The Ambedkar-Periyar Study Circle is a student group of IIT Madras. It was established as an independent student body on 14 April 2014, to promote the thoughts of Ambedkar and Periyar, and to initiate debates on socio-economic, political and cultural issues, within the IIT academic fraternity. IIT Madras has a long history of being a platform for right wing groups. R Vivekananda Gopal, a social scientist on the faculty of Dravidian University, on 18 May 2015 delivered a speech at the Study Circle. The speech criticised Prime Minister Narendra Modi for programmes like ‘‘Ghar Waapsi’’, ban on cow slaughter, and the move to acquire agricultural land. The Ambedkar-Periyar Study Circle has now been banned at IIT Madras. This is an attack on freedom of speech and expression, guaranteed under Article 19 of India’s Constitution. No restrictions have been justified under Article 19(2) of the constitution. On 07 June 2015, the IIT Madras management revoked the controversial recognition of Ambedkar-Periyar Study Circle.
India and Bangladesh
At Dhaka on 06 June 2015, Indian Prime Minister Narendra Modi and Bangladesh Prime Minister Sheikh Hasina signed the Land Boundary Agreement that had been hanging fire for the past forty years. Nineteen other agreements on trade, commerce, economic co-operation and road-rail-water connectivity between the two countries were also signed. 161 land enclaves will be exchanged. The two countries share 58 rivers. The river Teesta flows from the Himalayas into Bengal from Sikkim and then enters Bangladesh. Teesta serves at least 12 hydel power projects on the Indian side, besides acting as a lifeline for North Bengal. As yet there has been no solution to a water sharing deal, on the Teesta and Feni rivers, primarily because of objections from the West Bengal state government. The agreement will allow Indian cargo vessels to use the Chittagong and Mongla ports, in Bangladesh.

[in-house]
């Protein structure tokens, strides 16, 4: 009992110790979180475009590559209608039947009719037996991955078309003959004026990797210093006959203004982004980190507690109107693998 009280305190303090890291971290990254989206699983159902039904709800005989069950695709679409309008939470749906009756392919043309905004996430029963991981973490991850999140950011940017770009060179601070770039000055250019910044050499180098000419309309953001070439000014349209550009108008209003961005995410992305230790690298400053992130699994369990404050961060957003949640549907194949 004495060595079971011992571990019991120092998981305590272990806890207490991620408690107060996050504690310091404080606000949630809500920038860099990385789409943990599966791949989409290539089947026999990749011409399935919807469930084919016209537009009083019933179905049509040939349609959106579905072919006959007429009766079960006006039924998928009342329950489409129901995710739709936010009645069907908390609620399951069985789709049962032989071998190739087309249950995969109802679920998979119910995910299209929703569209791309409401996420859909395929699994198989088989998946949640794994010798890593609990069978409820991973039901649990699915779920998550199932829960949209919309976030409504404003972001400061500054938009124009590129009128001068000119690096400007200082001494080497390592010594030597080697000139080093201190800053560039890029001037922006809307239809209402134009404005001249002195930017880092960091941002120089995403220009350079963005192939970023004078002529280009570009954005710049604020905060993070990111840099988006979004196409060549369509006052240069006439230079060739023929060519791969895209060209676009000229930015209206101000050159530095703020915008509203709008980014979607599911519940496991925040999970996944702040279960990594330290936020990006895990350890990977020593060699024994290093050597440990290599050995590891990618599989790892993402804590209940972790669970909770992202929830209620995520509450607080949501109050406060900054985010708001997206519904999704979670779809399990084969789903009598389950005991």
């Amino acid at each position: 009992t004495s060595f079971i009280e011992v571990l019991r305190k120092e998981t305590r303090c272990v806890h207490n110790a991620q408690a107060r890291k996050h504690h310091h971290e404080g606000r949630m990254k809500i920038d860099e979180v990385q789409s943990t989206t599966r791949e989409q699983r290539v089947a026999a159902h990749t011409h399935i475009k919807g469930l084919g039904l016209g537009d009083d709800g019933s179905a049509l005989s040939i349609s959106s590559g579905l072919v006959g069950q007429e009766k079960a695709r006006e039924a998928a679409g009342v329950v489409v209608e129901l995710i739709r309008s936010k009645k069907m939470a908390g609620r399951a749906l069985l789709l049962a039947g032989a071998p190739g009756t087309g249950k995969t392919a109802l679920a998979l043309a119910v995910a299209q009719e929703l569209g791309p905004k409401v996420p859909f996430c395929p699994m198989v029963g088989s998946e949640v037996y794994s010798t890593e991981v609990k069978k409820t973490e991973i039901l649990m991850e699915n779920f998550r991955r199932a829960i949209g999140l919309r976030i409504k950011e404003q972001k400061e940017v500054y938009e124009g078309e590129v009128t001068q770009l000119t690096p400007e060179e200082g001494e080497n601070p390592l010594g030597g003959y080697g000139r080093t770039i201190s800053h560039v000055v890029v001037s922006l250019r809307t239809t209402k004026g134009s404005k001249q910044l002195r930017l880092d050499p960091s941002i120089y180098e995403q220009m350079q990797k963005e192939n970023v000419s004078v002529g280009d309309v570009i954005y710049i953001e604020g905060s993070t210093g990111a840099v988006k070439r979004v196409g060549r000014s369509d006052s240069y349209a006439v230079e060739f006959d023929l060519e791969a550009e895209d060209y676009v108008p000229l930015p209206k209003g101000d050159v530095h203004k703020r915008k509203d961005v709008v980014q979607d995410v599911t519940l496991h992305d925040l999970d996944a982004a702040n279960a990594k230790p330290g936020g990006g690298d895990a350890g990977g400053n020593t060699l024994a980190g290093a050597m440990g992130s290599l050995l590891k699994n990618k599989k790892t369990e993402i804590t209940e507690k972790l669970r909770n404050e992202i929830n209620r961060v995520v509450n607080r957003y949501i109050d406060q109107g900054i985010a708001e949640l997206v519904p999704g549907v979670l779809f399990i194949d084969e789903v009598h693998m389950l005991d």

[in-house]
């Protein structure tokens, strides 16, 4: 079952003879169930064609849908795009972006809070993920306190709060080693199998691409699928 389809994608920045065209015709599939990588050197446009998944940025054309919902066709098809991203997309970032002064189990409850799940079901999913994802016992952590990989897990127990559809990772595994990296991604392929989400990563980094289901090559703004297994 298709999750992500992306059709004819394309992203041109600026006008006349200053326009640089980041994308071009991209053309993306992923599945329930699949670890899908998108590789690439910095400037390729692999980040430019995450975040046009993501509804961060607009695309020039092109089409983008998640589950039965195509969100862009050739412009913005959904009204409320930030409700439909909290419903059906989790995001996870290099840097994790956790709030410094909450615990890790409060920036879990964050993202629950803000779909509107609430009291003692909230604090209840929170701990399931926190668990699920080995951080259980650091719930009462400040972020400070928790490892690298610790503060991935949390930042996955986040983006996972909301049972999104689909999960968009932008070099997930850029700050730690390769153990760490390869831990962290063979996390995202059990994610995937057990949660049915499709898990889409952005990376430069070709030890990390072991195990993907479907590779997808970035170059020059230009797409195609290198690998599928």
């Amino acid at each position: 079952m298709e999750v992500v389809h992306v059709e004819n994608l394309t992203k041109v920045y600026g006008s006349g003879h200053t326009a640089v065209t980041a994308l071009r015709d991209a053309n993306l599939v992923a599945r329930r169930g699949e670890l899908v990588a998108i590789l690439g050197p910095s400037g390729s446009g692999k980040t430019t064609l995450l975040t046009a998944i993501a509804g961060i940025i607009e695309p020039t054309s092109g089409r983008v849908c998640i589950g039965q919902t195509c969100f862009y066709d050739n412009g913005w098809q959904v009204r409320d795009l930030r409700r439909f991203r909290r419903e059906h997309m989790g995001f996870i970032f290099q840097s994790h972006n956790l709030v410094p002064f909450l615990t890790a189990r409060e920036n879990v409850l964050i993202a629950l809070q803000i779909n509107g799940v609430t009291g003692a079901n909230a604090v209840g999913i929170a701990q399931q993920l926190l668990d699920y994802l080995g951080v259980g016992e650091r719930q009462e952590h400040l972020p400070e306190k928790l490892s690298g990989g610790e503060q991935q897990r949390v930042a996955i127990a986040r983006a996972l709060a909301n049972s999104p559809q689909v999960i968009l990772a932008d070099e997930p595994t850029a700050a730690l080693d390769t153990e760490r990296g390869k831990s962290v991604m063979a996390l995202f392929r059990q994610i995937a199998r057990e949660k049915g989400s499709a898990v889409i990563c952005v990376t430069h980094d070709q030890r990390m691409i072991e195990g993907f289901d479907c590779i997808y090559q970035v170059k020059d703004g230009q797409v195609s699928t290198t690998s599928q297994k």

Murder of Bloggers
Though Bangladesh is officially a secular country, more than 90% of its 160 million population are muslims. Supporters of Bangladesh’s largest Islamic party, which is banned from elections, have been accused of firebombings in 2015, aimed at toppling the government. Al-Qaeda in the Indian subcontinent has claimed responsibility for the killing on 26 February 2015, of 45-year-old Avijit Roy, a Bangladeshi born US national, leaving his wife badly injured. He was the first victim of deadly attacks on so-called ‘‘atheist bloggers’’. An Islamist has been arrested over his murder. Another atheist blogger, Washiqur Rahman was hacked to death in Dhaka, in March 2015. Two madrasa students have been arrested over that attack. In a third such attack, on 12 May 2015, machete-wielding masked men hacked to death, Ananta Bijoy Das, a 33-year-old secular blogger, near his house at Subidbazar area in Sylhet city, which is Bangladesh’s fifth largest city. Das was an atheist who wrote blogs for ‘Mukto Mona’, a website formerly moderated by Avijit Roy, a victim of machete wielding assailants. While most of Das’s output focused on science and evolution, he wrote a number of blogs that criticised some aspects of Islam, and also of Hinduism.
Vol. 48, No. 2, July 19 - 25, 2015